Documentary looks at the amazing stories and life of Roald Dahl

His fantastical tales have stood the test of time and, to mark what would have been Roald Dahl's 100th birthday, a BBC documentary delves into the origins of one of literature's best-loved imaginations

Roald Dahl in RAF flying gear in Nairobi, 1939. As a fighter pilot he saw action in Greece and the Middle East and was shot down over Libya

"THOSE who don't believe in magic, will never find it," read the final lines in Roald Dahl's last children's book, The Minpins – and Dahl certainly lived by his word.

Injecting a sparkle into all who encountered his work, the late author – known for whimsical tales such as Matilda and Charlie And The Chocolate Factory – would have celebrated his 100th birthday this September, and a whole host of programmes and events have been scheduled to commemorate the anniversary – not to mention the imminent release of Steven Spielberg's big-screen adaptation of The BFG.

On the small screen, BBC Two's focal documentary The Marvellous World Of Roald Dahl is set to delve into the writer's life. Here are some facts about the much-adored children's writer...


1. Born on September 13 1916, in Llandaff, Cardiff, to Norwegian parents Harald and Sofie, Dahl – named after the Norwegian polar explorer Roald Amundsen – grew up speaking Norwegian as his first language, along with his three sisters.

2. In 1920, when Dahl was three, he lost his seven-year-old sister and father to appendicitis and pneumonia respectively.

3. He later attended Repton School in Derbyshire, where Dahl developed a fascination with chocolate (each term, the students would be sent a box of 12 Cadbury chocolate bars to test). It was this that inspired his delicious tale, Charlie And The Chocolate Factory.

4. Dahl famously criticised the 1971 movie adaptation of the book (Willy Wonka & The Chocolate Factory), in particular believing Gene Wilder's version of Willy Wonka to be too 'pretentious' and 'bouncy', and not nearly eccentric enough.

5. After finishing school in 1934, Dahl worked for Shell, which saw him move to Africa, where he experienced encounters with the likes of black mambas and other wildlife.

6. In 1939 he enlisted in the RAF. A fighter pilot, in 1940, his plane crash-landed in the Libya desert and Dahl suffered life-changing injuries that saw him hospitalised for six months.

7. A year after being discharged in 1941, he was posted to the British Embassy in Washington as an assistant air attache. Here, he encountered his hero, writer CS Forester, which led to the publication of his first short story.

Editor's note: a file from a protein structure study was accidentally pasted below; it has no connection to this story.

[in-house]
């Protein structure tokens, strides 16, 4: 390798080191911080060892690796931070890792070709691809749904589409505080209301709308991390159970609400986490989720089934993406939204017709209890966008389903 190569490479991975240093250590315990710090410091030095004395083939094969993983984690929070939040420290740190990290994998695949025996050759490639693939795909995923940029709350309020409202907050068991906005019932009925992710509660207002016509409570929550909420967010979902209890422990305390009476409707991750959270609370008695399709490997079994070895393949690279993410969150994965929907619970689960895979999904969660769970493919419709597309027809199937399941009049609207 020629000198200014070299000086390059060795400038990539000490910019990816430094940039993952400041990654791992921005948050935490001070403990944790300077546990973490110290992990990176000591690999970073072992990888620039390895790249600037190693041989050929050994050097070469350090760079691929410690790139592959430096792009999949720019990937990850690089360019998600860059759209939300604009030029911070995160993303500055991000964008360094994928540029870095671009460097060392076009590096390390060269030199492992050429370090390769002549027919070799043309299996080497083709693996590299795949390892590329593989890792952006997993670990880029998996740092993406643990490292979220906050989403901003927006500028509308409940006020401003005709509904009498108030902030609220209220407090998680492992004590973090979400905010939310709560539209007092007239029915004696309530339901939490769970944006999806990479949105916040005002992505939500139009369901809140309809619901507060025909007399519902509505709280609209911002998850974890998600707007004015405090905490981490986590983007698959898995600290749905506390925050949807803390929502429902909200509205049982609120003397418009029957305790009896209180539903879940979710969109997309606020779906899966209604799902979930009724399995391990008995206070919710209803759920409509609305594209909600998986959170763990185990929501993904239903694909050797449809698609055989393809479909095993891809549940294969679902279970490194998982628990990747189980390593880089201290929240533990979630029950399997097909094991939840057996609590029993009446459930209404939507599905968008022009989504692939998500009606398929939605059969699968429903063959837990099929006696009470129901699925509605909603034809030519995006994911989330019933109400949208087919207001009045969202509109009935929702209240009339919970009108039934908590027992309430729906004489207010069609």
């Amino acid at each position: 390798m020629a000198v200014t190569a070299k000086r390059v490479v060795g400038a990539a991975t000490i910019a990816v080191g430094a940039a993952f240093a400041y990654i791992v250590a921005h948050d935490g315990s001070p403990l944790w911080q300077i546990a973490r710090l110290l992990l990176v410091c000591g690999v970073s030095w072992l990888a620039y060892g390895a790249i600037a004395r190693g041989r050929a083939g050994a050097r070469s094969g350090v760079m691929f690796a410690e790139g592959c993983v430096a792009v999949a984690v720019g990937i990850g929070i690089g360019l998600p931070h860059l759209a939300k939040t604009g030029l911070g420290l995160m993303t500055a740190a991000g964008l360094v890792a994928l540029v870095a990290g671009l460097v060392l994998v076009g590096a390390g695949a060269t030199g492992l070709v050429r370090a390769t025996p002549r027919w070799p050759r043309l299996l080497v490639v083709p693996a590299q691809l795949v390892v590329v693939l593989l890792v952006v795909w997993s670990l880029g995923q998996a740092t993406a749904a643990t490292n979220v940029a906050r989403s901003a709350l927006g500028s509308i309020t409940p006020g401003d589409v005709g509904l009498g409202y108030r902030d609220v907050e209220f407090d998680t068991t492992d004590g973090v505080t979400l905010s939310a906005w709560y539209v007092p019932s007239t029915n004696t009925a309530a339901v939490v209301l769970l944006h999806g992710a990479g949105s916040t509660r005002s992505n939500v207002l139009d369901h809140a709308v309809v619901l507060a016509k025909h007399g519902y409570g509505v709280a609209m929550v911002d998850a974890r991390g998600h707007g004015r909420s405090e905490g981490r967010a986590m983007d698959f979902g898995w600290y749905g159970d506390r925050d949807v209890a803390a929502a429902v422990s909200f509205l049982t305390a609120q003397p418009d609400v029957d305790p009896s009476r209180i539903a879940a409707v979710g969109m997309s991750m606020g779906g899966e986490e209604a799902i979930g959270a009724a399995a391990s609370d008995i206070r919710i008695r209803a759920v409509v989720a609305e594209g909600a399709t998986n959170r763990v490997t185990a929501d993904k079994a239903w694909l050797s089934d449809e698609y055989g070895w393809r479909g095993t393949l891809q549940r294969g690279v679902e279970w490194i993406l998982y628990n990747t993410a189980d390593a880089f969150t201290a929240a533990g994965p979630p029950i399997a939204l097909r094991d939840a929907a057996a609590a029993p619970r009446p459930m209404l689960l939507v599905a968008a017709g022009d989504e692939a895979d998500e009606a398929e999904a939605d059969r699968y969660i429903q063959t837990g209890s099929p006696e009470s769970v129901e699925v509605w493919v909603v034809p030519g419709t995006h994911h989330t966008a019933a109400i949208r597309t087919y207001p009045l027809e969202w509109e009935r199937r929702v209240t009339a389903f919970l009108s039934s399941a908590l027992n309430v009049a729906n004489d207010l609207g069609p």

8. Dahl also supplied intelligence, working as a spy for Winston Churchill. It was in this role that he met Ian Fleming who went on to write the James Bond novels – Dahl wrote the screenplay for You Only Live Twice in 1967.

9. His first children's book was The Gremlins in 1943. Despite collaborating with Walt Disney to make it into a film, the production was never finished.

10. At 6ft 6ins tall and with striking looks, Dahl enjoyed dalliances with American models and actresses, including Ginger Rogers. He married Oscar-winning actress Patricia Neal in 1953; they had five children together. They divorced in 1983 and Dahl remarried, to Felicity Crosland.

11. Dahl asserted the most important thing in life is to bring sparkle to your children's lives. On occasion, he'd wake his children up in the middle of the night to go badger hunting.

12. Naturally, he also invented dinnertime stories – one being that cabbage was delivered by a Buckingham Palace footman, to get his children to eat their greens.

13. In 1960 Dahl's son Theo's pram was hit by a taxi in New York, leaving him brain damaged. After five operations and numerous failed shunts, Dahl recruited his friend Stanley Wade to invent a device to alleviate his son's hydrocephalus. The design is still in use today.

14. Two years later, daughter Olivia died of measles encephalitis at age seven. A heartbroken Dahl later dedicated The BFG to her memory.

15. In 1965, his wife Patricia suffered a huge stroke. Three months pregnant with their youngest child Lucy, she had to relearn to walk, talk, read and write. Dahl flew the family back to the UK and set up a rota of family and friends to aid in her rehabilitation.

16. He cited his wife's mixed up words as the reasoning behind the outlandish vocabulary – Gobblefunk – in The BFG.

17. The birthplace of Dahl's most loved work was his writing hut, aka a shed at the bottom of his garden with his own hip bone for a door handle – he'd kept it following hip-replacement surgery.

18. Dahl named the little girl in the story after his first grandchild, Sophie (Dahl; the author and former model married to jazz singer Jamie Cullum).

19. A typical day for Dahl included two hours of writing, from 10am 'til noon, followed by a bet on the horses, a nap, and a two-hour writing session in the afternoon – fuelled by sweets and chocolate. Today, his writing shed stands in the nearby Roald Dahl Museum.

20. Dahl died in 1990, aged 74. He is buried in Great Missenden with some of his favourite things, including HB pencils, chocolate and red wine.

:: The Marvellous World Of Roald Dahl airs on BBC Two on Saturday, July 23.

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